07.06.2024 | Marketing

How to archive your Google Analytics 3 data—with template


I’ve spent some time enhancing the Google-provided spreadsheet to pull down a lot of the most important data from GA3. There’s so much gold in historical data analysis, and my strategy was to capture as much daily information as possible. While GA3 and GA4 data models aren’t directly comparable, having a timeline of pageviews and sessions of users as far back as possible—with a note at the cutover point—is much better than having no historical context.

How to use the archiving template

Here is the template: {Template} – Google Analytics 3 Archiver.

First, make a copy of the template to your own Google Drive.

  1. Ensure you have the Google Analytics plugin installed in your Google Sheets. You can install it from here.
  2. Add your Google Analytics View ID at the top of the Status sheet.
    • You can get your View ID by logging into your Google Analytics 3 account and clicking the admin icon in the bottom right (it’s a cog icon).
    • Then, click View Settings.
    • Copy the View ID.
  1. Back in the template, set the start date to the earliest date you have in your Google Analytics, or from the earliest date you would like to pull data from.
  2. Now, run the report by clicking Extensions, then Google Analytics, and then Run reports. It will take a few minutes to run, depending on the size of your site.

All done! Bask in the glory of 18 sheets of historical Google data that you have extracted and made safe from deletion.


If you have a large site with a lot of historical data, the report may either time out and break or only return partial amounts of data. Google Sheets has a limitation of 10 million cells per workbook, and a site with a long history will definitely utilise it all.

To navigate this, you will need to pull the data down in pieces—i.e., batch it.

To batch your reports, you will need to:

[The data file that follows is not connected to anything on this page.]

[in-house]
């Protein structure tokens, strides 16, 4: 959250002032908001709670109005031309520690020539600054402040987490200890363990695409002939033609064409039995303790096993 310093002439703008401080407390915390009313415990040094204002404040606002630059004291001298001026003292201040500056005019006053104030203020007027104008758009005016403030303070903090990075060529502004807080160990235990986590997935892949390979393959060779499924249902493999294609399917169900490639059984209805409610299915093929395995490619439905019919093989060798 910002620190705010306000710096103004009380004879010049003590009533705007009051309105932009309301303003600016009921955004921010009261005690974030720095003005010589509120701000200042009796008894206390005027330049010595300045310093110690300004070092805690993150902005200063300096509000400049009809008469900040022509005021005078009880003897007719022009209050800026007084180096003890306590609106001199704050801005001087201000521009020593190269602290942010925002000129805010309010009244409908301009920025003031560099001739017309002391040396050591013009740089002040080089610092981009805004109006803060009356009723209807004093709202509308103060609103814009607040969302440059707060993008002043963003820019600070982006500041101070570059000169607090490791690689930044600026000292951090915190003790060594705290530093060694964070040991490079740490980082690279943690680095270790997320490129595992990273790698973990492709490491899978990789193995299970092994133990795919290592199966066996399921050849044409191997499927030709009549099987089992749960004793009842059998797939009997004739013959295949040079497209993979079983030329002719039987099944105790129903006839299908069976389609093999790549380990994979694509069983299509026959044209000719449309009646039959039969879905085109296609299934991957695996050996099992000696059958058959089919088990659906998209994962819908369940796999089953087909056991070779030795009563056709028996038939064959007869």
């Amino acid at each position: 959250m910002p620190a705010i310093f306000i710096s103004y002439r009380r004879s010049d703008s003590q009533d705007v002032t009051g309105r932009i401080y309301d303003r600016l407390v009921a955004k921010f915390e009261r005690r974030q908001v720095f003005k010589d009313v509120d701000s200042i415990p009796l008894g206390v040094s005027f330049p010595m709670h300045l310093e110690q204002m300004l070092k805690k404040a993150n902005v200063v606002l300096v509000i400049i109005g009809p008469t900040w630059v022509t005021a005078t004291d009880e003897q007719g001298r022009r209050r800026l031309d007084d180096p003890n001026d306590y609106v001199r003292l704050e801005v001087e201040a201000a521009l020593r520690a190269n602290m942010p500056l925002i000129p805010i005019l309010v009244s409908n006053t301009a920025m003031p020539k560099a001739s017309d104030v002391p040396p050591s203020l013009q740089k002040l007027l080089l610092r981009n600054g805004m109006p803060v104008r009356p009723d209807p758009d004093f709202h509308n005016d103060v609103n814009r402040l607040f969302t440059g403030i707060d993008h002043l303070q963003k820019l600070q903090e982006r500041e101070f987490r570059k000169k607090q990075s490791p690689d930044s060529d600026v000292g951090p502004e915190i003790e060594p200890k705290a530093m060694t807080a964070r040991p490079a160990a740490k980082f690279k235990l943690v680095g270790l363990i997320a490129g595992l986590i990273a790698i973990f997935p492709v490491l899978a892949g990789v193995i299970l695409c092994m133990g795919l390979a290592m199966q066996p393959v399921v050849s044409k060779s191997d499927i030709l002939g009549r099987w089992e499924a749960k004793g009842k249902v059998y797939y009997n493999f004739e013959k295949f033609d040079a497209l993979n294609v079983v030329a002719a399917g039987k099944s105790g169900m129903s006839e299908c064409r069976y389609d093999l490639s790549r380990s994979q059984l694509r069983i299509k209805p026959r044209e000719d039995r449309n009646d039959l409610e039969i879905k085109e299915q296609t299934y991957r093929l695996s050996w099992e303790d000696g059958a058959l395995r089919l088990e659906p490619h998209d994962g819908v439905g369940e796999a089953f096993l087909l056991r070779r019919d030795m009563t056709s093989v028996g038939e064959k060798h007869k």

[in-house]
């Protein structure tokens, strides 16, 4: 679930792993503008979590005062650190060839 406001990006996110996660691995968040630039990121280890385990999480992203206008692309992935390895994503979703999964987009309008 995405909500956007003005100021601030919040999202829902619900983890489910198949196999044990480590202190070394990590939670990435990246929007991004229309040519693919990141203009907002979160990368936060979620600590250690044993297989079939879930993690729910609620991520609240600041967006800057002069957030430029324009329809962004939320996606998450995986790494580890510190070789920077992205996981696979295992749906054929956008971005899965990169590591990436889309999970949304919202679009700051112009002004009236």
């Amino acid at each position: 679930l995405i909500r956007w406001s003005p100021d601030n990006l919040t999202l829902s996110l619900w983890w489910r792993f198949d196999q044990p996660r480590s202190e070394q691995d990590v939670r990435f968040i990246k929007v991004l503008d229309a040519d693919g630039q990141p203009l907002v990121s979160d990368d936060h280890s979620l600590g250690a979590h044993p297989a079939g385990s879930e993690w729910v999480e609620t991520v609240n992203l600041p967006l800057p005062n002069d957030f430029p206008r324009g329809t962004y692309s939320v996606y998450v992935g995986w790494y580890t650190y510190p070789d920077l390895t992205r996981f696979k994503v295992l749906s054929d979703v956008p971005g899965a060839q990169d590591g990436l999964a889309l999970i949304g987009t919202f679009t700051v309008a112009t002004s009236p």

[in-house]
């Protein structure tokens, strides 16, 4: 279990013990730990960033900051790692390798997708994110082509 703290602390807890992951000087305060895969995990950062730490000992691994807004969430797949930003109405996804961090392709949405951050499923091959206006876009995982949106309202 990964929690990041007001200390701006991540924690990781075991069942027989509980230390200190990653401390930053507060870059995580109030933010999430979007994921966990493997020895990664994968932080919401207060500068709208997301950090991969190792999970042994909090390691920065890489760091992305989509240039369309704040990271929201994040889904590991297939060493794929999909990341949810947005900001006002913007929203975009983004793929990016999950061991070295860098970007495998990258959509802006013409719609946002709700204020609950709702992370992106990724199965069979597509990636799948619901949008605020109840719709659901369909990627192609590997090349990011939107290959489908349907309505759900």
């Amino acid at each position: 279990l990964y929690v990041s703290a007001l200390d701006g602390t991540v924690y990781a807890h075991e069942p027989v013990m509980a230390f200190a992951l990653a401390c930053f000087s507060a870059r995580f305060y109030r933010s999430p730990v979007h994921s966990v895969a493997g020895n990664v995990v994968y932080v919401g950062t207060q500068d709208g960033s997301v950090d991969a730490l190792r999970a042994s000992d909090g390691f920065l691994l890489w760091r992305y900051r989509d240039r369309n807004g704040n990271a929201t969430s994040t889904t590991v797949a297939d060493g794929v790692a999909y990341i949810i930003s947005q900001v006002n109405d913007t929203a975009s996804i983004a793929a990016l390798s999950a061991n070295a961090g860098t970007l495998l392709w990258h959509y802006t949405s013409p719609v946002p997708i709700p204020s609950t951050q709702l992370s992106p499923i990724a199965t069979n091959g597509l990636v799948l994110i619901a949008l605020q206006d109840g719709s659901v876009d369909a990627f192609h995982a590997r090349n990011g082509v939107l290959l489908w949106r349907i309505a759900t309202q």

1. Start with the latest date possible, then set the start date a year or two before that, and run the report. Hopefully, it will return this batch.
  2. Then make another copy of the spreadsheet and set your ID.
  3. Set the dates with the end date as the day before the start date of the previous run and repeat the process.

Alternatively, if you are consistently hitting the cell limits, make duplicate copies of the sheet and remove half of the reports in the report configuration (just delete the columns).

There are 18 different reports. If you split these over 5–9 different sheets, you should be more than fine.

GA3 Quirks to note

GA3 has several data quirks to be aware of:

Users as a Dimension: This dimension is quirky. It was added to GA later than sessions and pageviews. It’s also different from sessions and pageviews and can only be used with specific metrics and dimensions.

Default Channel Grouping: This was added in 2021. Attempting to pull data using that dimension as part of the request will only return data from 2021 onwards, even if data for other dimensions exists prior to 2021.

Product Category: This was causing all ecommerce reports to return nothing. I believe there was some… weirdness… when Enhanced Ecommerce was introduced to GA3, causing conflicts between the old and new Product Category dimensions. It’s a bummer but not essential.

URLs with Query Strings/Parameters: I’ve removed URLs with query strings/parameters from the page reports. For most users, this data would be junk or contribute little, and I kept hitting cell limits without the filter. To display them, remove ga:pagePath!@? from the filters row in the report configuration tab.

Wrapping up

June 30 marks the end of an era. GA3 was an amazing tool that I really treasured. I still don’t think GA4 is an adequate replacement, but it is getting better.

Sadly, we’re going to lose the ability for the deep segmentation analysis that GA3 enabled—we just can’t pull the data out of GA3 in a format that would allow for that (unless you pulled every segment individually you wanted to store now). However, archiving some of the data is better than losing it all.

Good luck, and I hope this guide is helpful for you!

If this gets enough momentum, I’ll look at creating some Looker Studio data visualisations on top of it or a guide to pulling all the data into BigQuery to make it more malleable. For now, extracting the data is the priority.

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